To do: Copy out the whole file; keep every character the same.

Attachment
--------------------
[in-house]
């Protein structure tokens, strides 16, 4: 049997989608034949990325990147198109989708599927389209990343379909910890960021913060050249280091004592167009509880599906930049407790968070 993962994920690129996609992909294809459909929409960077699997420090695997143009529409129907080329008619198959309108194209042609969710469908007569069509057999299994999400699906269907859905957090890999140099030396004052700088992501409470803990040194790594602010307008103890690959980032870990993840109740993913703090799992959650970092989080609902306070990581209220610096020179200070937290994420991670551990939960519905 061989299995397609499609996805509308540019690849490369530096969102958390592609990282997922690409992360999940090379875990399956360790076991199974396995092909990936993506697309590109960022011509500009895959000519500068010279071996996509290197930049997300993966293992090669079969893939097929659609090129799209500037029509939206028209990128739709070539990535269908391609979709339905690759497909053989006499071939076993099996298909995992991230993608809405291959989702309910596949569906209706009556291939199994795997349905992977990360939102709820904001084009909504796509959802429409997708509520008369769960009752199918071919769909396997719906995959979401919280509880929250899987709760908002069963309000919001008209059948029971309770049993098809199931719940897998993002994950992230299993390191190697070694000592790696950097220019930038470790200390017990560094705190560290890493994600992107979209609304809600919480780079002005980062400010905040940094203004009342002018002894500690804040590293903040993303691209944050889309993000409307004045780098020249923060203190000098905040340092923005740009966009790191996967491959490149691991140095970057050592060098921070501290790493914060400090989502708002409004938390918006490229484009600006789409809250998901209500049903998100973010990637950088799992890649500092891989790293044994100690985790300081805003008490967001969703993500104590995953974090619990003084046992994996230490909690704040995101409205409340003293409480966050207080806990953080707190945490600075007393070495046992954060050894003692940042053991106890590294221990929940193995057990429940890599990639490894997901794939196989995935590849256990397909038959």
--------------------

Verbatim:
[in-house]
């Protein structure tokens, strides 16, 4: 049997989608034949990325990147198109989708599927389209990343379909910890960021913060050249280091004592167009509880599906930049407790968070 993962994920690129996609992909294809459909929409960077699997420090695997143009529409129907080329008619198959309108194209042609969710469908007569069509057999299994999400699906269907859905957090890999140099030396004052700088992501409470803990040194790594602010307008103890690959980032870990993840109740993913703090799992959650970092989080609902306070990581209220610096020179200070937290994420991670551990939960519905 061989299995397609499609996805509308540019690849490369530096969102958390592609990282997922690409992360999940090379875990399956360790076991199974396995092909990936993506697309590109960022011509500009895959000519500068010279071996996509290197930049997300993966293992090669079969893939097929659609090129799209500037029509939206028209990128739709070539990535269908391609979709339905690759497909053989006499071939076993099996298909995992991230993608809405291959989702309910596949569906209706009556291939199994795997349905992977990360939102709820904001084009909504796509959802429409997708509520008369769960009752199918071919769909396997719906995959979401919280509880929250899987709760908002069963309000919001008209059948029971309770049993098809199931719940897998993002994950992230299993390191190697070694000592790696950097220019930038470790200390017990560094705190560290890493994600992107979209609304809600919480780079002005980062400010905040940094203004009342002018002894500690804040590293903040993303691209944050889309993000409307004045780098020249923060203190000098905040340092923005740009966009790191996967491959490149691991140095970057050592060098921070501290790493914060400090989502708002409004938390918006490229484009600006789409809250998901209500049903998100973010990637950088799992890649500092891989790293044994100690985790300081805003008490967001969703993500104590995953974090619990003084046992994996230490909690704040995101409205409340003293409480966050207080806990953080707190945490600075007393070495046992954060050894003692940042053991106890590294221990929940193995057990429940890599990639490894997901794939196989995935590849256990397909038959």